The party continues without a hitch. Each kind keeps to their own, partially due to being too drunk to stand with anyone else. And the shadows weave in and out of the pub. They cheer with the fading streamers, they rest against the twinkling string lights, and they call out to their passing friends. Join the festivities. Join the party. The more the merrier!

But the seamen are alone. No fleshy folk dare join them, and they call out to no one that passes. They’re all but collapsed over the wood of the table, and the shadows have taken to snickering behind their backs. They could snicker beside them, before them, in them, and these seamen would never be the wiser. But alas, the shadows believe themselves to be classy folk.

The waitress wrangles her drifting man back to her, easing him into the crook of her side where he fits seamlessly. As the moon continues easing through the black sky, the customers will only increase, and these drunken seamen have overstayed their welcome.

Send them on, please. She asks this of the sun-blessed one, not of the wavering shadow beside her. And that’s always been a sore disgrace. He reaches for the sun-blessed man, prepared to remove a few fingers, toes, maybe even a limb, but remains frozen in place at the waitress’ side. 

Sirs. It’s a simple call, a gentle call. Sirs, I must ask you to make space for the others. He slaps his wet cloth over his shoulder and crosses his arms over his chest. 

The first seaman to wake blinks the blur from his eyes but not soon enough. He screams in surprise, teetering on his chair. He hadn’t noticed the sun-blessed man, he hadn’t even known there was a bar to be sat at. And the lack of eyes, the unusual feature, is enough to set his heart ablare in his chest. It screams for attention, pounding from one ear to the other. 

Maybe it’s the four blue fingers under the table that he suddenly notices, maybe it’s the strong aversion he has to the sun-blessed man, or maybe it’s the booze awash in his blood, but he takes one strong lunge up from the table and screams with bloody fury. It shatters the cheer of the ghostly party-goers around him. And it shatters the kindness in the sun-blessed man. 

I’ll have you restrain yourself, sir.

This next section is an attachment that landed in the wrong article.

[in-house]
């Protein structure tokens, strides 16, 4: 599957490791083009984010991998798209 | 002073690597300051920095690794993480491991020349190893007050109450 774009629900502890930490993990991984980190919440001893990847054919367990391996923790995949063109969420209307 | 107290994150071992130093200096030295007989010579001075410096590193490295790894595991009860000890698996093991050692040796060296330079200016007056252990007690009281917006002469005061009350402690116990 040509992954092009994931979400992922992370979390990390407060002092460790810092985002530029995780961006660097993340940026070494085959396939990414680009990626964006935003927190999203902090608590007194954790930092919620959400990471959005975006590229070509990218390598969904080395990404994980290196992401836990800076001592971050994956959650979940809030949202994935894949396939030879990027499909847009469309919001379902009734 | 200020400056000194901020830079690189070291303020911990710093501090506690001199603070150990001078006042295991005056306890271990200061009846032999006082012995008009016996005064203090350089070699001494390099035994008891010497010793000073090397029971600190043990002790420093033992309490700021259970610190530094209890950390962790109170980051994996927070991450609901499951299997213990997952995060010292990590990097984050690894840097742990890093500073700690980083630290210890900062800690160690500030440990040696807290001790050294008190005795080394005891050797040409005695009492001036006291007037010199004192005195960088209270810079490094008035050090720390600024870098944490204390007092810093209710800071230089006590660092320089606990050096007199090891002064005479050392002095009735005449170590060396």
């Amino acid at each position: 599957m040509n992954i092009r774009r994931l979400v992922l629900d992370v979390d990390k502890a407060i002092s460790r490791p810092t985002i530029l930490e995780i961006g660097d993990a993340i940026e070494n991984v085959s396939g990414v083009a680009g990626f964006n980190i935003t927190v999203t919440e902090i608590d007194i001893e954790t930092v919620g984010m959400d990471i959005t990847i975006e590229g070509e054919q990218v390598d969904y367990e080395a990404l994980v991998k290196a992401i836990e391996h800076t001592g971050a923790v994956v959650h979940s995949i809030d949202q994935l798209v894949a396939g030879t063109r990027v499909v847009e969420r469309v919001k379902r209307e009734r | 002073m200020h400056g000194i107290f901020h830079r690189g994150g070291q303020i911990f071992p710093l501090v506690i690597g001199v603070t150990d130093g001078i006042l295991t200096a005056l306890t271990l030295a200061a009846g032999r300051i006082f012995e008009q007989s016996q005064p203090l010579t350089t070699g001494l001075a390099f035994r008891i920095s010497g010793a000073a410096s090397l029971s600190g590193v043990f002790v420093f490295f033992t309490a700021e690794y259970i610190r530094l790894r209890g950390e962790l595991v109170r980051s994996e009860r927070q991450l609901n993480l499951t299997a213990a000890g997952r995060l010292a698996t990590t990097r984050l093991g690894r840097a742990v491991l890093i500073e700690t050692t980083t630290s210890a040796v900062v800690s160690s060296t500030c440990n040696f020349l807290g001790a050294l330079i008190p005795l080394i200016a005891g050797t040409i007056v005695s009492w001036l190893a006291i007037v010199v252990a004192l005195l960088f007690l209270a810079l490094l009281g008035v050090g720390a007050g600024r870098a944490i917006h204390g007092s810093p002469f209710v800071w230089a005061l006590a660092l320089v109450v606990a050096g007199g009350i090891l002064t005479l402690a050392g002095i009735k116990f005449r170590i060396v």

Grabbing his stein from the table, that seaman swings it forward. It connects with the sun-blessed man’s head, sending him back a step. He should be able to dodge—he’s had plenty of years of practice, and the seamen are always a rowdy group—but he wants that particular strike to hit him. He’s tired of serving these ill-mannered men, and he’s ready to make a point about it.  

The shadows around them gather, surrounding the seamen at their small table. 

I’ll ask one more time. I’ll have you restrain yourself. 

But his ask falls on deaf ears pulsing with blood, adrenaline, and fear. The seamen rise as a unit, fighting alongside the first. But what are they really fighting? Their self-respect? Their entrance to the pub? Their last hold on life? The shadows consume them, bluing them in the way the first seaman lost his fingers. 

And the sun-blessed man turns away. He has no control over his guests. Their lust for revenge, their inclination towards murder. It’s just written in them, the way it was once written in him. That’s why his eyes were taken from him. That’s why he pays his penance standing watch over a pub that serves only the worst patrons. That’s why he’s made to hold parties in honor of their successful haunting. 

Well done serving that old woman a heart attack. She had several years left but no more. Well done ruining that building for any that thought it grand. It could have been a glorious sight, but you stripped it of its reputation. Well done scaring the children that once danced in joy in the alleys behind their homes. Now they fear their lives will rot away if they as much as dare to step from their doors. 

Well done. 

Well done serving the worst men that remain floating in this wretched place. 

The sun-blessed man ends the party short that night, dragging his tilted door closed to the public. He tears down the streamers, extinguishes the string lights, and even unplugs the pub signage. For that one night, he doesn’t want to atone for his sins. For that one celebration, he wants to sit on the roof, wallowing over a stein of his own.